A key unanswered question following the supreme court’s decisions in Staab I and II was whether Section 604.02, subd. 1 would similarly apply to limit a severally liable tortfeasor’s liability to its percentage of fault in a workplace injury case in which the predominately at-fault party is the plaintiff’s employer. The prevailing view, at least early on, seemed to be that it would as evidenced by the federal and state district courts’ decisions in Gaudreault v. Elite Line Servs., LLC, 22 F.Supp.3d 966 (D. Minn. 2014), Humphreys v Owens-Illinois, Inc., No. 62-CV-13-7709, 2014 WL 5846722 (Minn. Dist. Ct. Nov. 6, 2014), and Conda v. Honeywell International, Inc., 62-CV-15-4651 (Minn. Dist. Ct. Jun. 24, 2016).
It was therefore not a surprise when the district court followed suit in Fish v. Ramler Trucking, Inc. in late 2017 and applied section 604.02, subd. 1 to limit a third-party tortfeasor’s liability to the 20 percent of fault attributed to it by the jury even though the only other at-fault parties were the plaintiff (who was found to be 5 percent at fault) and his employer (who was attributed the remaining 75 percent of fault). 73-CV-15-10792, 2017 WL 4839113 (Minn. Dist. Ct. Oct. 2, 2017). Instead, the surprise came when the court of appeals reversed. Fish v. Ramler Trucking, Inc., 923 N.W.2d 337 (Minn. Ct. App. 2019).
The Fish case stems from an incident on a construction site. A special employee (i.e., loaned servant) of one contractor was injured while working aboard a flatbed trailer being pulled by a semi-tractor driven by an employee of another contractor. After settling his claim for workers’ compensation benefits, the employee sued the other contractor for negligence. The second contractor, in turn, asserted third-party claims against the employee’s employers (actual and loaned). Those claims, along with the workers’ compensation carrier’s subrogation rights, were resolved by a “reverse-Naig” before trial, but the employee’s claims against the other contractor were tried to a jury.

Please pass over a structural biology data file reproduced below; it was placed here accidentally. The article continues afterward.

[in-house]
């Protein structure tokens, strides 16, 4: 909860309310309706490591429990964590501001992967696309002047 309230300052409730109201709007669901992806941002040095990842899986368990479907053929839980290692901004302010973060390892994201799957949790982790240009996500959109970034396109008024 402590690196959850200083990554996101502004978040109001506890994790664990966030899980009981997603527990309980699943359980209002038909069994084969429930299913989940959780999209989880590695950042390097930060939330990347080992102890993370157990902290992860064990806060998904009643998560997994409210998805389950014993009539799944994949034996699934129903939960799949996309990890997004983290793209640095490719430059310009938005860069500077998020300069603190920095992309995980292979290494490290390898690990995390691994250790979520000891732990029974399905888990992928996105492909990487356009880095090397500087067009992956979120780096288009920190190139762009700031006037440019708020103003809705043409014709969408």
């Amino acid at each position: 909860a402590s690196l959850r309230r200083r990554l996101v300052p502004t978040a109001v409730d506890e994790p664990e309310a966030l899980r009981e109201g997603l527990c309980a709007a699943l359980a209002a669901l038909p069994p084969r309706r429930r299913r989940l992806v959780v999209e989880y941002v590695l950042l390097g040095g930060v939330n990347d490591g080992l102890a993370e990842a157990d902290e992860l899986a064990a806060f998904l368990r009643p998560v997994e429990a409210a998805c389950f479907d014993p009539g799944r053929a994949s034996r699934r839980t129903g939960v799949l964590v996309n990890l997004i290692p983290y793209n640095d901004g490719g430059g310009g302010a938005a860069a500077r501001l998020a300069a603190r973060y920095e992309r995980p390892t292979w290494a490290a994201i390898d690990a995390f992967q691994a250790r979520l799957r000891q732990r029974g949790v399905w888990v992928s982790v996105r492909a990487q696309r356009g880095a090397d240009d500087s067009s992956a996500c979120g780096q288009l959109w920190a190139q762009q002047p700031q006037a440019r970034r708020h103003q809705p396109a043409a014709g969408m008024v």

The jury found that the employee, his special employer, and the non-employer contractor were each causally negligent and apportioned fault 5% to the employee, 75% to the special employer, and 20% to the other contractor. Following trial, the district court reduced the jury’s award by the amount of workers’ compensation benefits the employee received as required by Minn. Stat. § 176.061, subd. 11 and Minn. Stat. § 548.251, subd. 3, and the employee’s percentage of fault. The district court then held the non-employer contractor liable for 20% of the balance. The employee appealed, and the court of appeals reversed.